By: John Allen
Horror, Thriller / Runtime: 90 minutes.
I have been lucky enough to have written a few scripts in my time, even lucky enough to have had them produced, and even luckier still to have had them well received by audiences and critics alike. So my point is I do know a little bit about writing stories, and what works and what does not.
The first thing you need, obviously, is the story itself. I am certain that every movie I will review is going to have at least that. It is up to the writer to make that story compelling for us. Which brings me to the second thing you need, or rather need to do, and that is tell us who the characters are, and what their relationship is, you the author may know, but I the viewer do not. You have to tell me. So begins “It Lives Inside“, the prologue takes place in the past, no words are spoken, but we can tell we are watching a Blacksmith at work, so we know something about this person already. He is an old timey Blacksmith. The next thing we know, an entity, or unknown force crawls up his nose and possesses him forcing him to go on a killing spree, effectively wiping out his commune of fellow pioneers. Groovy.
Loving the prologue; I settle in knowing the production values are not big budget, but they gave me a cool special effect and I think its going to be alright because the stage has been set very nicely. Present day, nice camera pan from the sky to the rooftop of houses, to the backyard, with a body lying in it. Intriguing.
Body gets up, not a crusty zombie, okay, what is this guys deal? Who is he? Lets find out. He wanders into the house, takes a shower. A woman shows up in the bathroom. Asks “Did it happen again?” wait a second. Who is she? I am still waiting to find out who he is. No names given, no relationship established, just “Did it happen again?” Did WHAT happen again? I, the viewer need this vital information. Who are these people? What is their relationship? And did what happen again? Does our intrepid nameless hero like to sleep in a mound of dirt on the regular? Is he a Somnambulist? Is he her brother, husband, or part time lover? You get the idea, in order to compel the viewer to your story, these things have to occur, and rather quickly so as not to leave distracting questions. Hollywood makes these mistakes too. One need only look at the pilot episode of Friends. I scratched my head, having re-watched it recently, wondering how it ever became a hit show. Not once was a name mentioned in the first part, nor relationships established, just some annoying Gen X’s shooting the breeze about not a heck of a lot.
What is even worse is we never know the names of the main characters in It Lives Inside, the post credits are just Man, Woman, etc which I could accept if there was a reasonable point for it, except some supporting characters have names and the leads don’t? There is nothing artistic or has any merit with this choice. Again in horror movies especially, the audience must be drawn in, we like to shout out character names and relate to them. For example in the Spanish horror flick Veronica (give it a watch) we know who everybody is very quickly, and their personalities show immediately. I will never forget the youngest character Veronica’s little brother Antonito because this spunky five year old was chill. Nothing fazed him. He accepted everything happening around him like a boss. I even quipped to my pal “I love Antonito, zero F***s given!” You see my point? The characters drew us into the story making Veronica compelling to watch.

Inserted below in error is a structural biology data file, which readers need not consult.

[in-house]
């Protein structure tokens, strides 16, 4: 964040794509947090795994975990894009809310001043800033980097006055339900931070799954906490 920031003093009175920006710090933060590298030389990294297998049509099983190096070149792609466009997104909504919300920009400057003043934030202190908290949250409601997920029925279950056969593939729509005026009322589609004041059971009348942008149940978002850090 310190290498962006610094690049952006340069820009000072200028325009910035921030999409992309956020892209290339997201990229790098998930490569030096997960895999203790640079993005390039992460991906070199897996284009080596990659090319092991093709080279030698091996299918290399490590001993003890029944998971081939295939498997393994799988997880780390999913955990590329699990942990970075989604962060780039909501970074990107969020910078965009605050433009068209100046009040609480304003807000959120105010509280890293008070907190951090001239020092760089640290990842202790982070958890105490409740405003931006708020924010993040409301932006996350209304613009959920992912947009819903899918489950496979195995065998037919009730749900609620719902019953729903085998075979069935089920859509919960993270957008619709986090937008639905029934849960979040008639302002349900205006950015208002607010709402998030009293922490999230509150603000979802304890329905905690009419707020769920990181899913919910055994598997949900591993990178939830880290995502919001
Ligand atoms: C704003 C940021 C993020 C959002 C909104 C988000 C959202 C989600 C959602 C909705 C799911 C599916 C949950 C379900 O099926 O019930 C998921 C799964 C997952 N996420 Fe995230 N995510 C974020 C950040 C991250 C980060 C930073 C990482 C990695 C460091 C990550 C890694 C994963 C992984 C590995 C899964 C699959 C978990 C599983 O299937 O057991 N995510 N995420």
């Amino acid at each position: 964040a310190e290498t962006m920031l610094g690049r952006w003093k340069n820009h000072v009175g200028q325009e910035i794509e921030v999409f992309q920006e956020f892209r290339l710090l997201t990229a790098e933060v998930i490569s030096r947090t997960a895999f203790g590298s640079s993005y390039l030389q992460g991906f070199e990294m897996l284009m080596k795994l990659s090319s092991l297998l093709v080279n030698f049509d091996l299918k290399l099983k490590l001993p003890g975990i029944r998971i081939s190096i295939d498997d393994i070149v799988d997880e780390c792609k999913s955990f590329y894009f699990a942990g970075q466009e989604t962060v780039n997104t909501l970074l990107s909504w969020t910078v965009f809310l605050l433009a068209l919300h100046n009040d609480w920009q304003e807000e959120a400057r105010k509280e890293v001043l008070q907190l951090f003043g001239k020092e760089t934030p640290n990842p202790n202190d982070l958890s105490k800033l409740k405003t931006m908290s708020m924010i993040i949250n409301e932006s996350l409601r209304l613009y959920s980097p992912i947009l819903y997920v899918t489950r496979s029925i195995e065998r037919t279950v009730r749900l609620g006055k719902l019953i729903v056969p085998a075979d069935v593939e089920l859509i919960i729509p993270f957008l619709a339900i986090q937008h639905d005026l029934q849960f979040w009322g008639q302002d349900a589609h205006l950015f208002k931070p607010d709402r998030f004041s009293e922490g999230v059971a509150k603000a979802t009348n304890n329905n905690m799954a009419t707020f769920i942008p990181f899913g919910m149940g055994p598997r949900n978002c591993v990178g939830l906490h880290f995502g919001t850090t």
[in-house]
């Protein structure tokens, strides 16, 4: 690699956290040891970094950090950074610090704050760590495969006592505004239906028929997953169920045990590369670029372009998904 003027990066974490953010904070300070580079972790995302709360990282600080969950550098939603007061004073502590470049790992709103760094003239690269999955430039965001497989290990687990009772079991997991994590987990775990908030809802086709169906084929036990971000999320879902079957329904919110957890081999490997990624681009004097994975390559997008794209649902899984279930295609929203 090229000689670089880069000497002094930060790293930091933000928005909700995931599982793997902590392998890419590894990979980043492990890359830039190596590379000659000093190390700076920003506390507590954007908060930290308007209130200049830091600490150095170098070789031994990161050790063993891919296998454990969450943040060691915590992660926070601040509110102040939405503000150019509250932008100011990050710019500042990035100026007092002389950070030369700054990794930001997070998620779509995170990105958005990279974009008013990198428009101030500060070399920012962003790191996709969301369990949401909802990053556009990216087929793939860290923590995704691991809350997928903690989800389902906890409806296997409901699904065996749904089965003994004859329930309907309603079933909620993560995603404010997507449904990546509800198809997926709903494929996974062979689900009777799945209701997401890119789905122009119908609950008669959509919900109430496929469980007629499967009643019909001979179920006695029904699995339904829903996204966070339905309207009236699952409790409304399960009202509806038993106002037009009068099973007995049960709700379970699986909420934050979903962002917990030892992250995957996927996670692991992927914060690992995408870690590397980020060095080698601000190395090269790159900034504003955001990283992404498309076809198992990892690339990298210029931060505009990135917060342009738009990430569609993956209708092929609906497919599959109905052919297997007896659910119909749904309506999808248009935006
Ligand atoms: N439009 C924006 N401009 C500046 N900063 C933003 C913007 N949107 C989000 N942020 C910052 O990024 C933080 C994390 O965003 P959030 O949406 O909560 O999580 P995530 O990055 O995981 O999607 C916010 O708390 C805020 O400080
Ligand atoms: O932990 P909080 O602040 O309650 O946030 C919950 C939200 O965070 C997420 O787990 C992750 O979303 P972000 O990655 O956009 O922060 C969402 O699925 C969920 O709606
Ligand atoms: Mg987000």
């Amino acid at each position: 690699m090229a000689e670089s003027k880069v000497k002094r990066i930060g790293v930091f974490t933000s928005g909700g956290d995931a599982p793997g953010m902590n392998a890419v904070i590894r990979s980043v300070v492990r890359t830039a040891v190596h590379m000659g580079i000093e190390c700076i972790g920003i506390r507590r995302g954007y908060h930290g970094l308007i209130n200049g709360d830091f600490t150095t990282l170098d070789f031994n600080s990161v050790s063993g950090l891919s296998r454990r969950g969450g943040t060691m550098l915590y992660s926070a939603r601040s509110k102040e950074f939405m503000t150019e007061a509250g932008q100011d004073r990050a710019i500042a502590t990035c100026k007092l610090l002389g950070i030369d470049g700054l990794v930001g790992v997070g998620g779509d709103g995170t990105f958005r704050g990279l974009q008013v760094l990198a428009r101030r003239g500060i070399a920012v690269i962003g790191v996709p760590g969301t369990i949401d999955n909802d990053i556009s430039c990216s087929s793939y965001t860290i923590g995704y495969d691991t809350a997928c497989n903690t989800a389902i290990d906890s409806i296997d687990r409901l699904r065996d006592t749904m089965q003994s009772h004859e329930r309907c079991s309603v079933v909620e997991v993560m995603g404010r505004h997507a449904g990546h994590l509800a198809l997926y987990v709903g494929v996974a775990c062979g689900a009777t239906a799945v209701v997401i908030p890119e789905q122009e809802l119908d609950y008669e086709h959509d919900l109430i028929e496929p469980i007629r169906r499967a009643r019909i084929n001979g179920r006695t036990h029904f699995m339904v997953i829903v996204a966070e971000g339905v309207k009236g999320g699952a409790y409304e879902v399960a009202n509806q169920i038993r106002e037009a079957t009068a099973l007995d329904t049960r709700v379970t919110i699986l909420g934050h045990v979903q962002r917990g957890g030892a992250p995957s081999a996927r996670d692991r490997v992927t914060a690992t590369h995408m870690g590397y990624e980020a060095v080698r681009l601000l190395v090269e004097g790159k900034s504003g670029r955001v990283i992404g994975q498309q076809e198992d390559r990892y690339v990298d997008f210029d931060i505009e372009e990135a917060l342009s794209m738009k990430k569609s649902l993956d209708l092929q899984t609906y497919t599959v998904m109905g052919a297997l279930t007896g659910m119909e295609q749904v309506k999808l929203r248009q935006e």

When writing your script, a slow burn is fine, if at the end of each chapter there is a progression in the story or some other piece of vital information that we, the audience, need. It takes just a bit too long for writer/director Jeff Hall to deliver this to us. Now, I don’t want Mr. Hall thinking I hated his work, I didn’t. He does write some good, and relatable moments. The movement out of the corner of our eye in the dark, conflict with the neighbor over their dog, mouse hunting (as a recent stalker of small game myself, boy can I relate) even the slow decent into abnormal behavior is well thought out.
The setting itself, a young couple, starter home, not a wealthy area is perfect, certainly not glamourized in any way. The basic bones and structure of the story are favorable. No, the take away from this review is never stop critiquing your work, if it feels like its good enough, it isn’t, keep working on it until it is an A+.
Where Jeff Hall does succeed is in the direction of some of the scenes in It Lives Inside, particularly when one of the characters is struck by a truck at night, the quick cuts, close ups, and angles all work really well, and the long shot of the victim staggering back home is wonderful. In fact the final moments of the movie are excellent. The special effects, considering the budget are actually quite commendable. The original music is enjoyable. I loved the post credit song.
I feel that It Lives Inside has a lot of potential and could make a ripping big screen, big budget, big studio horror movie with some tweaking and re-writes. Please good Sir, take a red pen to your work, leave the prologue and third act alone, but fix the in-between because while the present form is not first rate, you are on to something.
2.5 out of 5
It Lives Inside stars Rett Terrell (The Jurassic Games) and Alissa Rose Ford (Army of Frankensteins) in a Jeff Hall film, released August 7 on VOD and September 4 on DVD.